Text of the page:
The only official records to survive regarding his military career are the British War Medal and Victory Medal rolls and those relating to his death. They tell us he enlisted in Birmingham into the 1st Battalion of the South Staffordshire Regiment and was ranked lance corporal when he died.

There is however an entry in the ‘public member’ section at www.ancestry.co.uk which says  William George was taken prisoner after the Battle of Mons in November 1914 and spent the next four years as a prisoner of war (PoW) in Soltau (Hannover) PoW camp. The website also has photos of him. The fact of his imprisonment is backed up by a record on the website www.genealogist.com that lists a W.G. Scott, ‘previously reported missing, and now reported as a wounded PoW in 1915’. I do not have a subscription to the site so cannot look for further details.
There is one discrepancy between the account on ancestry and what official records remain for William George. The Battle of Mons took place in late August 1914, some weeks before the 1st Battalion landed at Zeebrugge so he cannot have been wounded during the battle or subsequent retreat, unless he was then with a different battalion. (The 2nd Battalion of the South Staffordshire regiment was at Mons.)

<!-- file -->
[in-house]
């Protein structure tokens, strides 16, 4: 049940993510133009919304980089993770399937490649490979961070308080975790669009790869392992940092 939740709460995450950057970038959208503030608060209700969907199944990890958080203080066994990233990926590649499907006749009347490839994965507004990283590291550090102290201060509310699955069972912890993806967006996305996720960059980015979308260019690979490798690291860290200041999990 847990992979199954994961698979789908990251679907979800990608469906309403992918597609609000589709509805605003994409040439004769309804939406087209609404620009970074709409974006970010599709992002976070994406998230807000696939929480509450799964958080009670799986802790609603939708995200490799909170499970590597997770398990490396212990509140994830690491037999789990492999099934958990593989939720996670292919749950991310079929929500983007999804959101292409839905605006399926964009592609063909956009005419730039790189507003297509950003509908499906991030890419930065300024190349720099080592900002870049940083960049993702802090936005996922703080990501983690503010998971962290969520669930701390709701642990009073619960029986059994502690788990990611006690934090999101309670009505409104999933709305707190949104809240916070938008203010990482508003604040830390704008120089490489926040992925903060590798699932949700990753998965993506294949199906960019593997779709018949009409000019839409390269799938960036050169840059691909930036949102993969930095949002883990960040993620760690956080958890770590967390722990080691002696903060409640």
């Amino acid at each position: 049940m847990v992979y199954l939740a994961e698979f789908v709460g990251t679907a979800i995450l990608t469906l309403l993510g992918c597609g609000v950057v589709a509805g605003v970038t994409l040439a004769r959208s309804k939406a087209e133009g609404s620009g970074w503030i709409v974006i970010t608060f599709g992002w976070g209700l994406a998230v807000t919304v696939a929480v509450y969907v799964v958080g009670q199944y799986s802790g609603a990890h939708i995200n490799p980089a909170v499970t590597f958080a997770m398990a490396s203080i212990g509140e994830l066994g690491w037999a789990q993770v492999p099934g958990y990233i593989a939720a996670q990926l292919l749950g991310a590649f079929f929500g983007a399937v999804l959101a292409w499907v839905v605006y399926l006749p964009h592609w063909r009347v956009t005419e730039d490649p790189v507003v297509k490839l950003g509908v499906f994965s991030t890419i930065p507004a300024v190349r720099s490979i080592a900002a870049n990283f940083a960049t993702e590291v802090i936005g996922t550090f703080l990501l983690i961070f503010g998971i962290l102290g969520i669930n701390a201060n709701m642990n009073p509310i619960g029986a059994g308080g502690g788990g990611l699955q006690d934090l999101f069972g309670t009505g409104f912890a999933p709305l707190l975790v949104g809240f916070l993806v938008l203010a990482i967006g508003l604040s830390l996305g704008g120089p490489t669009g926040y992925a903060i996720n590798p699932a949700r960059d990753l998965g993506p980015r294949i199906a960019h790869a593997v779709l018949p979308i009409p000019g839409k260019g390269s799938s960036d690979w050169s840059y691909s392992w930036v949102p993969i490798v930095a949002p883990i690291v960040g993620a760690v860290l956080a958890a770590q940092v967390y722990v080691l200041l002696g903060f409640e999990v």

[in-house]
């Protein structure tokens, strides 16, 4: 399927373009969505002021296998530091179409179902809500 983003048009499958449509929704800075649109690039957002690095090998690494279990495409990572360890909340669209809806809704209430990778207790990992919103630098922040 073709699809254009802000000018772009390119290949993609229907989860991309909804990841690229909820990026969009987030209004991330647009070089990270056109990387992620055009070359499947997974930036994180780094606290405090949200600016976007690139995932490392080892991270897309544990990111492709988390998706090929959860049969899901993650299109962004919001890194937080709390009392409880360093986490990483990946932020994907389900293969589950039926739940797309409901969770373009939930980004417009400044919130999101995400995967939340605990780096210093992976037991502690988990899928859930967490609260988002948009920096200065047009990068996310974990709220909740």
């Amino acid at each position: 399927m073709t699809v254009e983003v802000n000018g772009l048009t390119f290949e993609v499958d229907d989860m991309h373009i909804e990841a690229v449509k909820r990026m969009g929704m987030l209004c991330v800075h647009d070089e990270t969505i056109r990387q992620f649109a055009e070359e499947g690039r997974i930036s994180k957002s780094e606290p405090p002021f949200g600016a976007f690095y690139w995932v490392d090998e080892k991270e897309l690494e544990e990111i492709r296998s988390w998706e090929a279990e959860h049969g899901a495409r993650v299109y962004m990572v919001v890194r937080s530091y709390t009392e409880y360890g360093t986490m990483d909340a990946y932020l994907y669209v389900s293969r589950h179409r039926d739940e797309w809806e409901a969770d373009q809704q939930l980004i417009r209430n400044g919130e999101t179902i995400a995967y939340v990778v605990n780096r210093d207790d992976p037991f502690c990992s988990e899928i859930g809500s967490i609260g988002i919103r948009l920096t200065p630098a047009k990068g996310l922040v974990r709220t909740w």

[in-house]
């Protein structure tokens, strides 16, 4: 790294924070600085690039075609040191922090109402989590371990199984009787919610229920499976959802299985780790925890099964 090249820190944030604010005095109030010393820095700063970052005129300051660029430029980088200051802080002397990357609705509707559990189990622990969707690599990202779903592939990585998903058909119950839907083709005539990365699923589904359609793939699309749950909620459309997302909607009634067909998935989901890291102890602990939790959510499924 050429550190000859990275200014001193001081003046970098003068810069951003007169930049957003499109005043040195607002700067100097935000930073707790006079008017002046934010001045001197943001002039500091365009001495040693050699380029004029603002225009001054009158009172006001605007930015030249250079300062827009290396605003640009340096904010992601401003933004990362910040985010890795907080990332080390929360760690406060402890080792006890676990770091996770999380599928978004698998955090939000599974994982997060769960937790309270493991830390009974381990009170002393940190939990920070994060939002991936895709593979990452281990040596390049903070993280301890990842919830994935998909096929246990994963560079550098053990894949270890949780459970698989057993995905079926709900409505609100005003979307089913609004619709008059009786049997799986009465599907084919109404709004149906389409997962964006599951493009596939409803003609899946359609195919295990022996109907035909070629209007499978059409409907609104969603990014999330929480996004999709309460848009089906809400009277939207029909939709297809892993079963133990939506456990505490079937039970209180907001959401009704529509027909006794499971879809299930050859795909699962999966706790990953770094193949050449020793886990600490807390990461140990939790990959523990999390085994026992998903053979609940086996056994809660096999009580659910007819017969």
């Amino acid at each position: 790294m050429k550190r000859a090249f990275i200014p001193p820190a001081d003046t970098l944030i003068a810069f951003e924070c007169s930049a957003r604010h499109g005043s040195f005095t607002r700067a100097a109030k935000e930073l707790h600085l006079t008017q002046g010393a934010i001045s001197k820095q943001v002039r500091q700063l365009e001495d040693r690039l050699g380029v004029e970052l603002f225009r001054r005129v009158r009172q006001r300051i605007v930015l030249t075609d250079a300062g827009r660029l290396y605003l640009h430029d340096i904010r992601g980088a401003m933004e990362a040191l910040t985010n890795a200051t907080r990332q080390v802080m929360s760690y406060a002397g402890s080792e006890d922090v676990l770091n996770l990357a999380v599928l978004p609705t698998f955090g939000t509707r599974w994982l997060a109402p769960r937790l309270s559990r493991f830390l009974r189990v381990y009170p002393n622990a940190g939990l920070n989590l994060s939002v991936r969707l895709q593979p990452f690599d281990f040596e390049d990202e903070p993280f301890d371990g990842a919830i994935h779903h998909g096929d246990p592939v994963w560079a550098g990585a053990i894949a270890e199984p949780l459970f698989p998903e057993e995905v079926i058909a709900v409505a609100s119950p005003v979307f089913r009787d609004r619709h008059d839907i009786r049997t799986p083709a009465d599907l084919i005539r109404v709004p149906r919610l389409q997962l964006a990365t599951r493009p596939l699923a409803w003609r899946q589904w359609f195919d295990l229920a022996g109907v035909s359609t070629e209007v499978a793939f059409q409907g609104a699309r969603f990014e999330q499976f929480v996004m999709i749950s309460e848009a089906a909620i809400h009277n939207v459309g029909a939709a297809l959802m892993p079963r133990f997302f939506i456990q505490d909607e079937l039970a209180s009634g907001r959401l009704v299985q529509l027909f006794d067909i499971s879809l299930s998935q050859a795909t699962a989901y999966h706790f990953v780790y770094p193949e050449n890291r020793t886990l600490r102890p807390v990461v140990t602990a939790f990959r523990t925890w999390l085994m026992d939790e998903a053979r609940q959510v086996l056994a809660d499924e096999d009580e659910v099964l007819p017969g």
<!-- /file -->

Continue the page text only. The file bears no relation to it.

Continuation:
As a father of two children it seems unlikely - though not impossible - that he enlisted before the start of the war, so his military career was probably very short. The 1st Battalion was in South Africa in August 1914, and returned to England on19 September. It joined the 22nd Brigade in 7th Division together with various other regular army units which had been serving outside the UK. The newly created Division landed in Belgium on 6 October. Its first task was to help in the westward evacuation of the Belgian army, after which it entrenched near Ypres, the first British troops to do so.

The Division took part in the 1st First Battle of Ypres from 19 to 22 October and suffered very heavy losses. It was back to fighting strength the following January, having acquired the name ‘The Immortal Seventh’ but it seems likely William George was by then a prisoner of war.